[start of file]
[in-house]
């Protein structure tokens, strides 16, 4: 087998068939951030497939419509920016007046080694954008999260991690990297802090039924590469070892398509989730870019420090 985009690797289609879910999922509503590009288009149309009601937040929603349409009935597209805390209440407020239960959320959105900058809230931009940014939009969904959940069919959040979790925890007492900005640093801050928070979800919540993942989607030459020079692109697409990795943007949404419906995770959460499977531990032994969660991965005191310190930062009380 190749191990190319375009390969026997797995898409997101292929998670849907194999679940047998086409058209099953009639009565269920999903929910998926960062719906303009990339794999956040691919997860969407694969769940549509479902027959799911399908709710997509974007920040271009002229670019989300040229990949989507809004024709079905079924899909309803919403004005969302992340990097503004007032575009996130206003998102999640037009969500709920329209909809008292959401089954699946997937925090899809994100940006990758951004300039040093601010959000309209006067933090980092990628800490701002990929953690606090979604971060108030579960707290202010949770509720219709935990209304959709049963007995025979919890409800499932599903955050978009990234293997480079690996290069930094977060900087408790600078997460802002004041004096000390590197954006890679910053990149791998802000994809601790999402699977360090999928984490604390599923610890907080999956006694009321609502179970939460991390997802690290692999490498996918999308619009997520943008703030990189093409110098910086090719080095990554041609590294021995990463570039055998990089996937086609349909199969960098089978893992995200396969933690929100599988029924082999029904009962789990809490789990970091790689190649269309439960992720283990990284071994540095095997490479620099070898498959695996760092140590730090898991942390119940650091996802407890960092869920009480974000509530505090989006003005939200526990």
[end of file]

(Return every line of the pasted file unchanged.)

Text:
[in-house]
């Protein structure tokens, strides 16, 4: 087998068939951030497939419509920016007046080694954008999260991690990297802090039924590469070892398509989730870019420090 985009690797289609879910999922509503590009288009149309009601937040929603349409009935597209805390209440407020239960959320959105900058809230931009940014939009969904959940069919959040979790925890007492900005640093801050928070979800919540993942989607030459020079692109697409990795943007949404419906995770959460499977531990032994969660991965005191310190930062009380 190749191990190319375009390969026997797995898409997101292929998670849907194999679940047998086409058209099953009639009565269920999903929910998926960062719906303009990339794999956040691919997860969407694969769940549509479902027959799911399908709710997509974007920040271009002229670019989300040229990949989507809004024709079905079924899909309803919403004005969302992340990097503004007032575009996130206003998102999640037009969500709920329209909809008292959401089954699946997937925090899809994100940006990758951004300039040093601010959000309209006067933090980092990628800490701002990929953690606090979604971060108030579960707290202010949770509720219709935990209304959709049963007995025979919890409800499932599903955050978009990234293997480079690996290069930094977060900087408790600078997460802002004041004096000390590197954006890679910053990149791998802000994809601790999402699977360090999928984490604390599923610890907080999956006694009321609502179970939460991390997802690290692999490498996918999308619009997520943008703030990189093409110098910086090719080095990554041609590294021995990463570039055998990089996937086609349909199969960098089978893992995200396969933690929100599988029924082999029904009962789990809490789990970091790689190649269309439960992720283990990284071994540095095997490479620099070898498959695996760092140590730090898991942390119940650091996802407890960092869920009480974000509530505090989006003005939200526990």